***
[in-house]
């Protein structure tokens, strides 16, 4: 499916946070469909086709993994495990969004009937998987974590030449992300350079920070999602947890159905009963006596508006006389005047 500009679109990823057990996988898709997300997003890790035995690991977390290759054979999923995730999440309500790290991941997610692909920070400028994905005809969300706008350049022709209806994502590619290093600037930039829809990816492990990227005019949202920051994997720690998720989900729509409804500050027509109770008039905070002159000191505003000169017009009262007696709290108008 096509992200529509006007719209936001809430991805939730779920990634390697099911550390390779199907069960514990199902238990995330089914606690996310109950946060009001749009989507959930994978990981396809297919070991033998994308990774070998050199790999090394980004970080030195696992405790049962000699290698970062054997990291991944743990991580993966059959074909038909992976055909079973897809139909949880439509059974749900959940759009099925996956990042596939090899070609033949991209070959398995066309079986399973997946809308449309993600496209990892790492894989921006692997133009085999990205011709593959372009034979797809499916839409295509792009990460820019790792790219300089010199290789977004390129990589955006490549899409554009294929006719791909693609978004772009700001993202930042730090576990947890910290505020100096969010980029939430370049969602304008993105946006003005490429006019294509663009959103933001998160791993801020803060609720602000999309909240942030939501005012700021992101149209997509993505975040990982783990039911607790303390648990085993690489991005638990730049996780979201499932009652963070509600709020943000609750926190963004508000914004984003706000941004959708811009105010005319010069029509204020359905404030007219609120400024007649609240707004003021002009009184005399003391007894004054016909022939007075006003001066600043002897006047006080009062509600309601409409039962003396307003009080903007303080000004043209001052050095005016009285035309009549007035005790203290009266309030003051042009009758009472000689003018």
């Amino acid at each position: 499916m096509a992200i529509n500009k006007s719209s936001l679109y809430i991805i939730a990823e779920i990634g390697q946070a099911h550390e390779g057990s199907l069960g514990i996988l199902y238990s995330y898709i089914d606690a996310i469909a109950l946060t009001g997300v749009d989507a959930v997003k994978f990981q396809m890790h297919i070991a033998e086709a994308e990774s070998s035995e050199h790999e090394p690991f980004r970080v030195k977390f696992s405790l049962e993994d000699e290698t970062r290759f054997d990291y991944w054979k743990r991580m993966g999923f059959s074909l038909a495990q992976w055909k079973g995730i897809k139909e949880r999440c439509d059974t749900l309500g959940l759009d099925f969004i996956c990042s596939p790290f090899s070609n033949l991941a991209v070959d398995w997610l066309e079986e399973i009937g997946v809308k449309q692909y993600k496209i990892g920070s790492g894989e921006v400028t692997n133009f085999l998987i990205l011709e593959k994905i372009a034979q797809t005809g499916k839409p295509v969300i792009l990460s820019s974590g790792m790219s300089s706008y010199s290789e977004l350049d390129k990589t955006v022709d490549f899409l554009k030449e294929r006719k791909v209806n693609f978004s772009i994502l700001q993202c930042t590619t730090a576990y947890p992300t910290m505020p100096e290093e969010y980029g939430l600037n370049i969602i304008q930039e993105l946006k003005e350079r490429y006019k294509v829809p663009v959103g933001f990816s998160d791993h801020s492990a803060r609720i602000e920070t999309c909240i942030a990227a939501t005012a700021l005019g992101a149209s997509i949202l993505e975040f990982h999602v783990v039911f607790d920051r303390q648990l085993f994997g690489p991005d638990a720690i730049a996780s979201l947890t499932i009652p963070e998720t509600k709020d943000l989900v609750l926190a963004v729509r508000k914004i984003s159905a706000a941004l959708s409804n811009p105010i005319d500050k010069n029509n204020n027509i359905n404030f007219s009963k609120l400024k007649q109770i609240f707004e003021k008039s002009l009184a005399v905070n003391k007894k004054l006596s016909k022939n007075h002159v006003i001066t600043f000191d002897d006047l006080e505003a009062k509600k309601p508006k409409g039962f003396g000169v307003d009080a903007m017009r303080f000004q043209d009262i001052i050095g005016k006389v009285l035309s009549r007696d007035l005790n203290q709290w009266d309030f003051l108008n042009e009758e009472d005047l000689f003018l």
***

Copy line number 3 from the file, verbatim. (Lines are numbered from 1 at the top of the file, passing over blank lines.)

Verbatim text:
């Amino acid at each position: 499916m096509a992200i529509n500009k006007s719209s936001l679109y809430i991805i939730a990823e779920i990634g390697q946070a099911h550390e390779g057990s199907l069960g514990i996988l199902y238990s995330y898709i089914d606690a996310i469909a109950l946060t009001g997300v749009d989507a959930v997003k994978f990981q396809m890790h297919i070991a033998e086709a994308e990774s070998s035995e050199h790999e090394p690991f980004r970080v030195k977390f696992s405790l049962e993994d000699e290698t970062r290759f054997d990291y991944w054979k743990r991580m993966g999923f059959s074909l038909a495990q992976w055909k079973g995730i897809k139909e949880r999440c439509d059974t749900l309500g959940l759009d099925f969004i996956c990042s596939p790290f090899s070609n033949l991941a991209v070959d398995w997610l066309e079986e399973i009937g997946v809308k449309q692909y993600k496209i990892g920070s790492g894989e921006v400028t692997n133009f085999l998987i990205l011709e593959k994905i372009a034979q797809t005809g499916k839409p295509v969300i792009l990460s820019s974590g790792m790219s300089s706008y010199s290789e977004l350049d390129k990589t955006v022709d490549f899409l554009k030449e294929r006719k791909v209806n693609f978004s772009i994502l700001q993202c930042t590619t730090a576990y947890p992300t910290m505020p100096e290093e969010y980029g939430l600037n370049i969602i304008q930039e993105l946006k003005e350079r490429y006019k294509v829809p663009v959103g933001f990816s998160d791993h801020s492990a803060r609720i602000e920070t999309c909240i942030a990227a939501t005012a700021l005019g992101a149209s997509i949202l993505e975040f990982h999602v783990v039911f607790d920051r303390q648990l085993f994997g690489p991005d638990a720690i730049a996780s979201l947890t499932i009652p963070e998720t509600k709020d943000l989900v609750l926190a963004v729509r508000k914004i984003s159905a706000a941004l959708s409804n811009p105010i005319d500050k010069n029509n204020n027509i359905n404030f007219s009963k609120l400024k007649q109770i609240f707004e003021k008039s002009l009184a005399v905070n003391k007894k004054l006596s016909k022939n007075h002159v006003i001066t600043f000191d002897d006047l006080e505003a009062k509600k309601p508006k409409g039962f003396g000169v307003d009080a903007m017009r303080f000004q043209d009262i001052i050095g005016k006389v009285l035309s009549r007696d007035l005790n203290q709290w009266d309030f003051l108008n042009e009758e009472d005047l000689f003018l």